In September, Leonard created a holding company, Original Parts Group Inc., to oversee the manufacturing activities of his companies. He plans another muscle car parts and accessories company next year--Original GTO--to supply parts and accessories for Pontiac GTOs.
For a man who was once homeless and written off by his family and friends as a failure, Leonard has done well. He has achieved his dream in a relatively short period, thanks to the unpredictable tastes of baby boomers.
“When I first told my family about my business, they told me I was a born loser,” he said. “They felt that I didn’t have it in me to succeed. I wanted to prove them wrong. So every opportunity that came my way, I took with a vengeance.”
Altogether, Leonard’s companies have more than 30 employees. His success is reflected in his annual catalogue, which is printed on glossy and colorful paper. His business acumen even drew praise from some competitors who have been around the business a lot longer.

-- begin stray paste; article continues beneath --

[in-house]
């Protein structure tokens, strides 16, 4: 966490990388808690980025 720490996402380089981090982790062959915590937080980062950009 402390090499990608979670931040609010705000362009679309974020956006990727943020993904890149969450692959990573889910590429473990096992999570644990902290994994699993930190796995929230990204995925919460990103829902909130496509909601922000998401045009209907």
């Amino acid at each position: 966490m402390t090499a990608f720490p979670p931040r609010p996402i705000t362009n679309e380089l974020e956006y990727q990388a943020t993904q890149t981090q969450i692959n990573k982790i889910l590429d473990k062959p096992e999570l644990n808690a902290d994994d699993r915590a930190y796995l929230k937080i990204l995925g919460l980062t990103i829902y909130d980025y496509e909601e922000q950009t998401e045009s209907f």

But Leonard does not let success go to his head. He still works in a T-shirt and blue jeans. And he sports a braided “rat” tail on his nape as a reminder of those dark days when he was left homeless and only rats kept him company.
In his immaculate office just next to his showroom and warehouse, the young entrepreneur pointed to the large photographs of his wife hanging on the walls and said: “I have a beautiful wife, two beautiful babies and business has never been better. Hey, what more can a guy ask for?”